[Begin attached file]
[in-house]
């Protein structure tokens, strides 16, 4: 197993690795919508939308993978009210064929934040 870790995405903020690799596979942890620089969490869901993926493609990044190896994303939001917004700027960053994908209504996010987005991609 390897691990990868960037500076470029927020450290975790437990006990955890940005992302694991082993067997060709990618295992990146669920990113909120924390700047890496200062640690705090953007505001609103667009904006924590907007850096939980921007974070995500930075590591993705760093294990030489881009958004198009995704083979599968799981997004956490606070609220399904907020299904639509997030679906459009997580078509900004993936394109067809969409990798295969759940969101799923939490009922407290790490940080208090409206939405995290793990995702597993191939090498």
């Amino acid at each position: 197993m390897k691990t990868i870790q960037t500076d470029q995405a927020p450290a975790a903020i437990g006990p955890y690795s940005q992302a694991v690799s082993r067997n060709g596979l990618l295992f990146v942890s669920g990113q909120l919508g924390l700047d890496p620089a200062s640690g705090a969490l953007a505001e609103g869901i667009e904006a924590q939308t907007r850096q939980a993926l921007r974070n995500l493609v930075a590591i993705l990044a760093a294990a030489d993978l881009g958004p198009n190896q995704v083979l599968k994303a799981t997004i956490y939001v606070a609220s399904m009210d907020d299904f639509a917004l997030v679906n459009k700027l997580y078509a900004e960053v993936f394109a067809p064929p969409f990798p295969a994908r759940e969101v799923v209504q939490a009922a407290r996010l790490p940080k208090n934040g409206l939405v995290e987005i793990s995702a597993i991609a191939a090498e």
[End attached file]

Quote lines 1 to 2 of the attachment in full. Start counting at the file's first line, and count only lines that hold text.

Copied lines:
[in-house]
């Protein structure tokens, strides 16, 4: 197993690795919508939308993978009210064929934040 870790995405903020690799596979942890620089969490869901993926493609990044190896994303939001917004700027960053994908209504996010987005991609 390897691990990868960037500076470029927020450290975790437990006990955890940005992302694991082993067997060709990618295992990146669920990113909120924390700047890496200062640690705090953007505001609103667009904006924590907007850096939980921007974070995500930075590591993705760093294990030489881009958004198009995704083979599968799981997004956490606070609220399904907020299904639509997030679906459009997580078509900004993936394109067809969409990798295969759940969101799923939490009922407290790490940080208090409206939405995290793990995702597993191939090498």